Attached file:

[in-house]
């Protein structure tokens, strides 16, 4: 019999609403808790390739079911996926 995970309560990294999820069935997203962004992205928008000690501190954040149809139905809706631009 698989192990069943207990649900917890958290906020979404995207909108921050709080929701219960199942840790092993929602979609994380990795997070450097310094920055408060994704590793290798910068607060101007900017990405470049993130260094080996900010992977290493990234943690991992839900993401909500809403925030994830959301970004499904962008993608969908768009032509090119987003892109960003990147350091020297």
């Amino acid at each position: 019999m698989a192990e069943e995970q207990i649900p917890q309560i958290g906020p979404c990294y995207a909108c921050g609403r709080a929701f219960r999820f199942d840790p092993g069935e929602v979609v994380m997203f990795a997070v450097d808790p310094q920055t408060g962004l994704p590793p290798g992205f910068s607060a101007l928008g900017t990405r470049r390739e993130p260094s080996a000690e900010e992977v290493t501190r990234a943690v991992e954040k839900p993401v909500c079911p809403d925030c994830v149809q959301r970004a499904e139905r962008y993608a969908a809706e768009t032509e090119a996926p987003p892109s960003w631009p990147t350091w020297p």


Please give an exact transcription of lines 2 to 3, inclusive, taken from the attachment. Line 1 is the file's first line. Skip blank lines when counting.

């Protein structure tokens, strides 16, 4: 019999609403808790390739079911996926 995970309560990294999820069935997203962004992205928008000690501190954040149809139905809706631009 698989192990069943207990649900917890958290906020979404995207909108921050709080929701219960199942840790092993929602979609994380990795997070450097310094920055408060994704590793290798910068607060101007900017990405470049993130260094080996900010992977290493990234943690991992839900993401909500809403925030994830959301970004499904962008993608969908768009032509090119987003892109960003990147350091020297």
């Amino acid at each position: 019999m698989a192990e069943e995970q207990i649900p917890q309560i958290g906020p979404c990294y995207a909108c921050g609403r709080a929701f219960r999820f199942d840790p092993g069935e929602v979609v994380m997203f990795a997070v450097d808790p310094q920055t408060g962004l994704p590793p290798g992205f910068s607060a101007l928008g900017t990405r470049r390739e993130p260094s080996a000690e900010e992977v290493t501190r990234a943690v991992e954040k839900p993401v909500c079911p809403d925030c994830v149809q959301r970004a499904e139905r962008y993608a969908a809706e768009t032509e090119a996926p987003p892109s960003w631009p990147t350091w020297p």